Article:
Snowflake makes it easy to unlock the value of your data, no matter where it exists. There are many benefits of bringing data into Snowflake, but sometimes it’s a journey that takes time to be completed. In the interim, while your data exists in other locations, you still want to derive value from it. That is easy to do with the Snowflake external tables.
Snowflake external tables give you the ability to directly process or query your data that exists elsewhere without ingesting it into Snowflake, including data that lives in a data lake. As you would expect, the Snowflake external tables have been well-received especially, because Snowflake continues to expand support for external tables.
One new way you can work with your external data is by integrating Apache Hive Meta stores with Snowflake. You can use the new Hive Metastore connector to connect to your Hadoop environments.
The Snowflake support is also available if you are using newer technologies, like Delta Lake or Apache Iceberg.
Delta Lake is a table format on a data lake Spark-based platform. A Snowflake external table can be created which will reference your Delta Lake cloud storage locations. Delta Lake support is currently a Snowflake preview feature for all accounts.
Snowflake supports processing and querying unstructured data, which is stored externally in a data lake, as well as providing the capability to store unstructured data directly in Snowflake. While it is possible to store unstructured data in a Snowflake table, using a VARIANT data type. It is not the preferred way as there is a limit on the file size. However, when using an internal Snowflake stage for storing unstructured data, there is no inherent limitation. You can use the Snowflake platform as a data lake, by storing unstructured data in an internal stage, or you can access data stored outside of Snowflake by using external tables.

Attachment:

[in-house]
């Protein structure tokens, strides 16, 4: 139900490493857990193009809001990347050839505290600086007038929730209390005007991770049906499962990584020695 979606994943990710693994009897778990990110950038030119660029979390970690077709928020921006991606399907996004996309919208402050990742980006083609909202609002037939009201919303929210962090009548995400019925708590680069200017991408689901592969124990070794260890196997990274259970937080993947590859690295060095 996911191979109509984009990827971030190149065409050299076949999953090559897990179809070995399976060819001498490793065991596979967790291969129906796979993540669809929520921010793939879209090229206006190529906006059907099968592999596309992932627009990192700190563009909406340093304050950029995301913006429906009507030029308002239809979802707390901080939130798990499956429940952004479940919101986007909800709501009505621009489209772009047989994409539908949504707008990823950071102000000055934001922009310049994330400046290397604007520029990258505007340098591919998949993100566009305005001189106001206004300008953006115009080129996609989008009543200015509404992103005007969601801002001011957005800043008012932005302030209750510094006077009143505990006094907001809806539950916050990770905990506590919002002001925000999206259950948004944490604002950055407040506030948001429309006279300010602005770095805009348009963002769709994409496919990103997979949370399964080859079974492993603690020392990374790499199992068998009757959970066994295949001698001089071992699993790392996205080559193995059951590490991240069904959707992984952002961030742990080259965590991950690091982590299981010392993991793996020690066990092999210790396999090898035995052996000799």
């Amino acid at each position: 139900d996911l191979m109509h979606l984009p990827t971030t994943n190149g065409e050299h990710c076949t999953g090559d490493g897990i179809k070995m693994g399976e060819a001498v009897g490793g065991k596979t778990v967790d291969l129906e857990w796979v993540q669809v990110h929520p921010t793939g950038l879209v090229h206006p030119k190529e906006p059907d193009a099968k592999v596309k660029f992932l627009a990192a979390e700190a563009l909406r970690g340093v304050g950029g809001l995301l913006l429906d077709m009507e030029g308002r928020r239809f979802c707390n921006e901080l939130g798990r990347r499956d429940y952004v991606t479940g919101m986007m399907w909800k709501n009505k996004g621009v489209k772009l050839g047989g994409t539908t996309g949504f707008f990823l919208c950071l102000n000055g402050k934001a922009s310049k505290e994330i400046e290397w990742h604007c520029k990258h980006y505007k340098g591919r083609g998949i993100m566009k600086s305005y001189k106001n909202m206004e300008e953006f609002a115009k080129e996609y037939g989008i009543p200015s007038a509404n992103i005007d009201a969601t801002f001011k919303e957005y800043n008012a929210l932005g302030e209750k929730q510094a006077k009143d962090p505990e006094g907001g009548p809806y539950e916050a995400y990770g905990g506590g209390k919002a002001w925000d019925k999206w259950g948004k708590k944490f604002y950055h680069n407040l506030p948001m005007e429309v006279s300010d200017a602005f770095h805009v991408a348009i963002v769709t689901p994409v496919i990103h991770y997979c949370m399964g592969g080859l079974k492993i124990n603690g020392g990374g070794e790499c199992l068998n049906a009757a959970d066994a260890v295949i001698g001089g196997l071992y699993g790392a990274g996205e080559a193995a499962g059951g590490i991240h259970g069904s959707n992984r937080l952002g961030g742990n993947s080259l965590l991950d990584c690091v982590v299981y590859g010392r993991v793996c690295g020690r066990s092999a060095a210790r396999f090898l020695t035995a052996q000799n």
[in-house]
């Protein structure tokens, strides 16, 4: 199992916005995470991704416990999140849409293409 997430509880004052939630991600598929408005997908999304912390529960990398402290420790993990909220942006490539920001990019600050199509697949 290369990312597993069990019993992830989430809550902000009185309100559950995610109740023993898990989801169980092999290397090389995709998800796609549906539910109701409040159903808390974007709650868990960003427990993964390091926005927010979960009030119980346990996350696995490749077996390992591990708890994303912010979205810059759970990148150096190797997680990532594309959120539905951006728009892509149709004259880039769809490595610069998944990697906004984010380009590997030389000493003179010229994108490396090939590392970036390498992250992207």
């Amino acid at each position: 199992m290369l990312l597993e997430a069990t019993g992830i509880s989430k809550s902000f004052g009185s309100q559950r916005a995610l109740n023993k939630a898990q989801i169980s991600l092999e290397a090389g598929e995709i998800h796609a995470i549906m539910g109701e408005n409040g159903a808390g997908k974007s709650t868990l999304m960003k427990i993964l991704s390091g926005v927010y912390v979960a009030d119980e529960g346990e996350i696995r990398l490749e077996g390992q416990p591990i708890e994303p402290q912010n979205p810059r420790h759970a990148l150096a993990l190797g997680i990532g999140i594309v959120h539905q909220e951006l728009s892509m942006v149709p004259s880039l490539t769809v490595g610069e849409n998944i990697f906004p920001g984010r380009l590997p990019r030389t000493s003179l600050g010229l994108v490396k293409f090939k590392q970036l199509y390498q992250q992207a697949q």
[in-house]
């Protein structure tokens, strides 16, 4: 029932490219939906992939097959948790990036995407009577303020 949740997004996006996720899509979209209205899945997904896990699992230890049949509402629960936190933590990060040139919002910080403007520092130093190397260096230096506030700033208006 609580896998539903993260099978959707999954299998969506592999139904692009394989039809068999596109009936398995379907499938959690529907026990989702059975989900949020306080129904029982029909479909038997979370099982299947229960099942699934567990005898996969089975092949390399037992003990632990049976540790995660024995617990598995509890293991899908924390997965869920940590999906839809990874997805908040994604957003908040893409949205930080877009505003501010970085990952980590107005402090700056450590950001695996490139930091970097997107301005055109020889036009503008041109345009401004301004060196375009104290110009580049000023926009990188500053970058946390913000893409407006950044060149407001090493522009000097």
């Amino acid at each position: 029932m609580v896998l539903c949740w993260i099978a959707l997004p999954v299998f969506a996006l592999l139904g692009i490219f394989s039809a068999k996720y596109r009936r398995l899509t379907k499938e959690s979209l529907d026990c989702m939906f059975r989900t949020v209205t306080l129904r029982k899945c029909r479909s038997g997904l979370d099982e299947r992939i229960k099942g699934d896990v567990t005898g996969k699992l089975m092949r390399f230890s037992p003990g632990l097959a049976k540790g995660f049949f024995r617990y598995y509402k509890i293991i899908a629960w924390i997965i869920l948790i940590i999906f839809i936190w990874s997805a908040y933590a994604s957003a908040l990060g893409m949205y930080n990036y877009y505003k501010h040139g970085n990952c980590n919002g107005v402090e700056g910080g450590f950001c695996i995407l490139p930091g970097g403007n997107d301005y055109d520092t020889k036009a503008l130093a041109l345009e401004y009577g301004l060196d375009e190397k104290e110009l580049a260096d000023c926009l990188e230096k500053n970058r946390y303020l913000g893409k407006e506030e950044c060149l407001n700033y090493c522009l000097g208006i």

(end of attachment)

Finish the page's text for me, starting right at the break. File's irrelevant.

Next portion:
One of the newest and most exciting announcements from Snowflake is the upcoming support for Apache Iceberg. Many of the challenges associated with object stores have been addressed by Apache Iceberg and has made it a popular choice as a data lake. Whereas Hive keeps track of data at the folder level, Iceberg keeps track of a complete list of all files within a table using a persistent tree structure. Keeping track of the data at the folder level can lead to performance problems, and there is the potential for data to appear as if it were missing when file list operations are performed at the folder level. Apache Iceberg table format is used by many leading technology companies like Netflix, Apple, LinkedIn, Expedia, and AWS.
Snowflake support for Iceberg tables will soon be in private preview. While the design is not yet finalized, you can expect creating an external table to support your data in Apache to look something like this:
CREATE EXTERNAL TABLE <table name>
TABLE_FORMAT = Iceberg
FILE_FORMAT = Parquet
REFRESH_ON_CREATE = False
AUTO_REFRESH = False
SNAPSHOT_LOCATION = @<stage name>/<file path>
External tables are just one way that the Snowflake platform supports a variety of different data types and workloads at scale, giving organizations the ability to easily implement their architectural design pattern of choice.
Be sure to check out our other blog posts and demos for more details about the latest Snowflake announcements.
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